xorl %eax, %eax

CVE-2010-0624: GNU tar(1) & cpio(1) Heap Buffer Overflow

with one comment

I saw this bug today and even though the initial advisory is very detailed I’ll write a blog post too.
The bug was discovered by Jakob Lell and it affects GNU tar(1) prior to 1.23 release and GNU cpio(1) prior to 2.11. You can find the bug at lib/rtapelib.c of GNU tar(1) or GNU cpio(1)’s source code in the function below..

/* Read up to LENGTH bytes into BUFFER from remote tape connection HANDLE.
   Return the number of bytes read on success, SAFE_READ_ERROR on error.  */
rmt_read__ (int handle, char *buffer, size_t length)
  char command_buffer[COMMAND_BUFFER_SIZE];
  size_t status;
  size_t rlen;
  size_t counter;

  sprintf (command_buffer, "R%lu\n", (unsigned long) length);
  if (do_command (handle, command_buffer) == -1
      || (status = get_status (handle)) == SAFE_READ_ERROR)
    return SAFE_READ_ERROR;

  for (counter = 0; counter < status; counter += rlen, buffer += rlen)
      rlen = safe_read (READ_SIDE (handle), buffer, status - counter);
      if (rlen == SAFE_READ_ERROR || rlen == 0)
          _rmt_shutdown (handle, EIO);
          return SAFE_READ_ERROR;

  return status;

This is the reading routine when communicating with a remote tape drive. As you can read, it creates a string stored in ‘command_buffer’ that contains the ‘length’ that represents the number of Bytes to read. It sends that value to the remote tape server using do_command() and checks its return value for errors and retrieves the server’s status using get_status() function.
Next, as you can see it enters a ‘for’ loop that will iterate ‘states’ times. Since there is no check, if the ‘status’ iterates more times than the heap allocated buffer ‘buffer’, it will result in heap memory corruption.
To fix this, the initial ‘if’ clause that was calling get_status() was changed to include a check on the length like this:

   if (do_command (handle, command_buffer) == -1
-      || (status = get_status (handle)) == SAFE_READ_ERROR)
+      || (status = get_status (handle)) == SAFE_READ_ERROR
+      || status > length)
     return SAFE_READ_ERROR;

There was also another patch committed to avoid a similar overflow but as far as I know there is no CVE assigned for it. It’s located in rmt_ioctl__() routine which is shown below…

/* Perform a raw tape operation on remote tape connection HANDLE.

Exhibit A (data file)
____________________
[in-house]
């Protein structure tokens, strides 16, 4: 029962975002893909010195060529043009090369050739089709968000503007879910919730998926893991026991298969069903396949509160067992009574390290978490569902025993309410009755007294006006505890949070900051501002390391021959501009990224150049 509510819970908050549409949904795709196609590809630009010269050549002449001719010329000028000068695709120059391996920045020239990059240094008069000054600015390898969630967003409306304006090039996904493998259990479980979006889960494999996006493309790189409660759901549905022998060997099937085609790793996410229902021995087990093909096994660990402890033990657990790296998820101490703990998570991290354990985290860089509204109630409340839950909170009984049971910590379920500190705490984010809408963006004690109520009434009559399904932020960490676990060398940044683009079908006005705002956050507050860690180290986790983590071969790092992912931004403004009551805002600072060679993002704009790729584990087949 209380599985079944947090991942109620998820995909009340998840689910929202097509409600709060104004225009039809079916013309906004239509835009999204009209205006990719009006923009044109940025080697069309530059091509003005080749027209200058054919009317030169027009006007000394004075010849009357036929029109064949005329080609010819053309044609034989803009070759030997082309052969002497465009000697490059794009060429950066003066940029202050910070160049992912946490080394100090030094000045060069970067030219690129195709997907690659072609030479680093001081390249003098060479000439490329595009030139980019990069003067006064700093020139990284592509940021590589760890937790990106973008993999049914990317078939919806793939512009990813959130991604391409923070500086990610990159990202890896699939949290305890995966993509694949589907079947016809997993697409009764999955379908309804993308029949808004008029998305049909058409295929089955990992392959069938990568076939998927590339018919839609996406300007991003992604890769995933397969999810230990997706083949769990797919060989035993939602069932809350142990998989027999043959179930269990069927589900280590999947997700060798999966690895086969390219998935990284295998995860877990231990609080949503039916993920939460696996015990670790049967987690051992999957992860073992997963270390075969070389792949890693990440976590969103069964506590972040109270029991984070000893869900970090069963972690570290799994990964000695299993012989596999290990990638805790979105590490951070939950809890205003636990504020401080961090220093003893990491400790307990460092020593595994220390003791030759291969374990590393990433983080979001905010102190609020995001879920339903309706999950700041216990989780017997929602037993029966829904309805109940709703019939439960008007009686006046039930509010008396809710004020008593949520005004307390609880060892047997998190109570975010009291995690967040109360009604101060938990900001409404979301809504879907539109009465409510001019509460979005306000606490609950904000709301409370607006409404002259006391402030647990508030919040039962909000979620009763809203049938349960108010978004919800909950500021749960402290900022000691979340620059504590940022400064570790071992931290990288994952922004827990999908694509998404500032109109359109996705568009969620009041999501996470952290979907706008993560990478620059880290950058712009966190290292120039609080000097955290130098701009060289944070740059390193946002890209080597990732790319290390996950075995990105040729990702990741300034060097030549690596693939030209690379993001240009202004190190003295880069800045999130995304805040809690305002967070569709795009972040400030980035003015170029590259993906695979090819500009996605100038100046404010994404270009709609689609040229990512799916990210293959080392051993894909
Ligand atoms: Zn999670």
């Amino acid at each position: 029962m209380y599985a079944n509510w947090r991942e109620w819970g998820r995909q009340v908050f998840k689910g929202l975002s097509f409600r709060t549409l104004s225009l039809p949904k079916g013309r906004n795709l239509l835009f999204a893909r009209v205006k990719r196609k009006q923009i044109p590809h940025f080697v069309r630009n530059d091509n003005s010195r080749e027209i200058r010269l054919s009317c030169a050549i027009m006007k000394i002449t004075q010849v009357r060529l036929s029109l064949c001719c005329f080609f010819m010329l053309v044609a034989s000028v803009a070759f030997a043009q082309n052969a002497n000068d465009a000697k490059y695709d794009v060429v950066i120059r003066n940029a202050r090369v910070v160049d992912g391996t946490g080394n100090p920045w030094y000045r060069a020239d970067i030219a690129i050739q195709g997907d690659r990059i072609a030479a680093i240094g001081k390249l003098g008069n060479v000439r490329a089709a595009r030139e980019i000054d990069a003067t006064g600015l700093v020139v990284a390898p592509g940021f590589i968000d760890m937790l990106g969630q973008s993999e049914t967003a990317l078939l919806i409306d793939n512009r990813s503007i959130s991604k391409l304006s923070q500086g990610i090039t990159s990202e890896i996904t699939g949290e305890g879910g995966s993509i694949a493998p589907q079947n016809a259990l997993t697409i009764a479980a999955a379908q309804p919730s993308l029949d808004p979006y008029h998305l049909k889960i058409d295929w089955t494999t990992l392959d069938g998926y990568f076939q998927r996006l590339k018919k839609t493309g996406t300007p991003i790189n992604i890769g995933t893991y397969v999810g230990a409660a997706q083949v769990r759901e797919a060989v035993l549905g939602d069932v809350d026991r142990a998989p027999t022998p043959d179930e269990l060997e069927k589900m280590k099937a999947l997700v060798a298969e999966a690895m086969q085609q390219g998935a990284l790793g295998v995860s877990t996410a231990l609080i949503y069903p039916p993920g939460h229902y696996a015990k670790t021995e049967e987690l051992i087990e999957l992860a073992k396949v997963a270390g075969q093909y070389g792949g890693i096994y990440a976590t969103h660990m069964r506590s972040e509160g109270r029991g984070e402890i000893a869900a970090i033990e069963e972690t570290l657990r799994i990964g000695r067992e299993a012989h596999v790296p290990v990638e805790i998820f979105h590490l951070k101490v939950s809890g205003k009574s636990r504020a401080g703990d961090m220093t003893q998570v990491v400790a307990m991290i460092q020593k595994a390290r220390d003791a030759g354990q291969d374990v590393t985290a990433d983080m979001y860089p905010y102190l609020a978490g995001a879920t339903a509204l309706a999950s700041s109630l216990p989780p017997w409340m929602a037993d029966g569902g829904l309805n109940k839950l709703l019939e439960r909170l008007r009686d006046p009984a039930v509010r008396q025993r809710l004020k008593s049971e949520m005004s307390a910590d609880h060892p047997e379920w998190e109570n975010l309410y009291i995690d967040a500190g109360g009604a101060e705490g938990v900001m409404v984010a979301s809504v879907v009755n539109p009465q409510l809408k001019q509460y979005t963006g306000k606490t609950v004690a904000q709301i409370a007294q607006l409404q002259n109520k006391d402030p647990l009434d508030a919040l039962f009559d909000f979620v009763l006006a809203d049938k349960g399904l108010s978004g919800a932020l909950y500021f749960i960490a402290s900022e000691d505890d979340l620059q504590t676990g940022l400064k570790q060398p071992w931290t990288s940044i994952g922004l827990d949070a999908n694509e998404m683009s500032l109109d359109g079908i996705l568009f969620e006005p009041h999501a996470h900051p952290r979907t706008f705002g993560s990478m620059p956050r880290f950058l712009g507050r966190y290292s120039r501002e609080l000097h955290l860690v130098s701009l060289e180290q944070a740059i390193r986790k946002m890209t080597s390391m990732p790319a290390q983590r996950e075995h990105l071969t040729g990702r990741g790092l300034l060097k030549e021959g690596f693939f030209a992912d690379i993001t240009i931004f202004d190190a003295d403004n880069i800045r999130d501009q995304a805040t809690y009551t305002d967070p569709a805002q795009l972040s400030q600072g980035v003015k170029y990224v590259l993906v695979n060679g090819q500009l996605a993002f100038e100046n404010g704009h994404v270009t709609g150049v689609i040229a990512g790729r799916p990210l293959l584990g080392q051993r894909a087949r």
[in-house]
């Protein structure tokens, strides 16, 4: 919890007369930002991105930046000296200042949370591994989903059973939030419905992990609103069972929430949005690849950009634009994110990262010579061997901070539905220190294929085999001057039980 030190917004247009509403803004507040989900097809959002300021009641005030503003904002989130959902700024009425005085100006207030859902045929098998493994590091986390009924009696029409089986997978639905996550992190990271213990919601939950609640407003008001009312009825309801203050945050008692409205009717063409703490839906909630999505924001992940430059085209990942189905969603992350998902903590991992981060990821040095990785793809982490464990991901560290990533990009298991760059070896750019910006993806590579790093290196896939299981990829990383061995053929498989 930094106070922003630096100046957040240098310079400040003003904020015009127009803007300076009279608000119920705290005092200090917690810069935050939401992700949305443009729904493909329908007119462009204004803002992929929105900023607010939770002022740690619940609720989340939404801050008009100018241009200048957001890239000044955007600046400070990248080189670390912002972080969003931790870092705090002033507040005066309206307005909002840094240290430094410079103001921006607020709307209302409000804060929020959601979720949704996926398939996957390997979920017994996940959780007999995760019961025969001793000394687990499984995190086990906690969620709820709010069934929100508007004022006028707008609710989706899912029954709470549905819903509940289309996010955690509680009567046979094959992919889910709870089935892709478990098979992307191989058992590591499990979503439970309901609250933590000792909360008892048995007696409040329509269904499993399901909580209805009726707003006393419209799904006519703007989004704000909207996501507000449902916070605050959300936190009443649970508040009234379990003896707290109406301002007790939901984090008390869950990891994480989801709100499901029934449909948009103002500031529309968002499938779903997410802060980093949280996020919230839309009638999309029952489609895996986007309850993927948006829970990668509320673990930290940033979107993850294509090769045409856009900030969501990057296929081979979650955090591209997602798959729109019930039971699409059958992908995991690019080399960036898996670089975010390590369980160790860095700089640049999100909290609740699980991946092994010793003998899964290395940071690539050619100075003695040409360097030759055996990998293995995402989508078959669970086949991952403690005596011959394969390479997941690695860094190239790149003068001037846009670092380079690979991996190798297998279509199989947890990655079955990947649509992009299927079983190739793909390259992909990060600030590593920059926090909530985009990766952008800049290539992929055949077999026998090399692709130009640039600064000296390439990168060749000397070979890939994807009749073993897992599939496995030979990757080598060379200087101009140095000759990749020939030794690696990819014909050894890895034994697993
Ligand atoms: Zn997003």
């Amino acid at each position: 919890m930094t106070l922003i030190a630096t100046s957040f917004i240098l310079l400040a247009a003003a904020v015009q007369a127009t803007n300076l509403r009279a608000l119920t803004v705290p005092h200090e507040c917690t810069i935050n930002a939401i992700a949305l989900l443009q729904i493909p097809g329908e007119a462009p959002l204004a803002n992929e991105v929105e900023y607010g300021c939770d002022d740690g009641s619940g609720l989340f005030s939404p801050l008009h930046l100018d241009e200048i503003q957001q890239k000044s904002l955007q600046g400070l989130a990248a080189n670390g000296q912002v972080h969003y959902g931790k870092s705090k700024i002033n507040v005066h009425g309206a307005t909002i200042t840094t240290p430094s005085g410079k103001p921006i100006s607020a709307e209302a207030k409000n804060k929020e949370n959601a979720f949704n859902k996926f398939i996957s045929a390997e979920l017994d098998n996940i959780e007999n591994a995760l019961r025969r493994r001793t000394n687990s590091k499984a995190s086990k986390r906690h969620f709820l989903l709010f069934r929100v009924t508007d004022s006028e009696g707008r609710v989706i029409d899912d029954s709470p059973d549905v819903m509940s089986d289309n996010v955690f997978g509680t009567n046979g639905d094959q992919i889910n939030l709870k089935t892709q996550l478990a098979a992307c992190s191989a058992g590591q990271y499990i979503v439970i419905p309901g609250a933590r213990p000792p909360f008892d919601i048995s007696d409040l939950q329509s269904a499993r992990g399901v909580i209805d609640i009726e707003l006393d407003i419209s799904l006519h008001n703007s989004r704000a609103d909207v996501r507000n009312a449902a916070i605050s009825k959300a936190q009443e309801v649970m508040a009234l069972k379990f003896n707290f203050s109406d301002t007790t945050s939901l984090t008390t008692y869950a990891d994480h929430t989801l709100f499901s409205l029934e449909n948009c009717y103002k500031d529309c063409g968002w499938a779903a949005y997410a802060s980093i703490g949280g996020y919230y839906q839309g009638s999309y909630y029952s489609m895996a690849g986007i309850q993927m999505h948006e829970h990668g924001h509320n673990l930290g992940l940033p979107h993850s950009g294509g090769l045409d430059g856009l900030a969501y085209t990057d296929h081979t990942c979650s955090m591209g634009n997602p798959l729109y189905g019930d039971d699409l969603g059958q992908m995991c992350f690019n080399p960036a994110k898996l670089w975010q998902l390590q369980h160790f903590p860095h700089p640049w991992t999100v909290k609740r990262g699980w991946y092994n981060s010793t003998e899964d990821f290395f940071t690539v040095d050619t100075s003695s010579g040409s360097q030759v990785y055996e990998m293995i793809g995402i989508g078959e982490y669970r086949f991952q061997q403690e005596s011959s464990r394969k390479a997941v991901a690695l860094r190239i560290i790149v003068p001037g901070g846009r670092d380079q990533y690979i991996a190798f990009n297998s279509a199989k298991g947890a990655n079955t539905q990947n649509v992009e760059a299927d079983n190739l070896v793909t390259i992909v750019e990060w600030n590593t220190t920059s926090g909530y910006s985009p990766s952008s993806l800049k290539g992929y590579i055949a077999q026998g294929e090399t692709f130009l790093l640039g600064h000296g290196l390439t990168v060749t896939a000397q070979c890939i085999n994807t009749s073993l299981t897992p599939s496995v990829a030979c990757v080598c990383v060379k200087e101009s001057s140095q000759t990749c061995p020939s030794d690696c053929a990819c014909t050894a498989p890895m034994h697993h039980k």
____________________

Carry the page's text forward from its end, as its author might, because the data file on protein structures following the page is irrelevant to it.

Return the results of the ioctl, or -1 on error.  */
rmt_ioctl__ (int handle, int operation, char *argument)
  switch (operation)
    case MTIOCGET:
        ssize_t status;
        size_t counter;

        /* Grab the status and read it directly into the structure.  This
           assumes that the status buffer is not padded and that 2 shorts
           fit in a long without any word alignment problems; i.e., the
           whole struct is contiguous.  NOTE - this is probably NOT a good
           assumption.  */

        if (do_command (handle, "S") == -1
            || (status = get_status (handle), status == -1))
          return -1;

        for (; status > 0; status -= counter, argument += counter)
            counter = safe_read (READ_SIDE (handle), argument, status);
            if (counter == SAFE_READ_ERROR || counter == 0)
                _rmt_shutdown (handle, EIO);
                return -1;
#endif /* MTIOCGET */


Where you can easily see that it’s similar to the previous bug and it was fixed by adding this:

+	if (status > sizeof (struct mtop))
+	  {
+	    errno = EOVERFLOW;
+	    return -1;
+	  }
 	for (; status > 0; status -= counter, argument += counter)

That prevents ‘status’ values greater than the size of the expected structure.

Written by xorl

October 27, 2010 at 19:18

Posted in vulnerabilities

One Response

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  1. Oh no! Attack of the malicious tape drives!


    October 27, 2010 at 23:04

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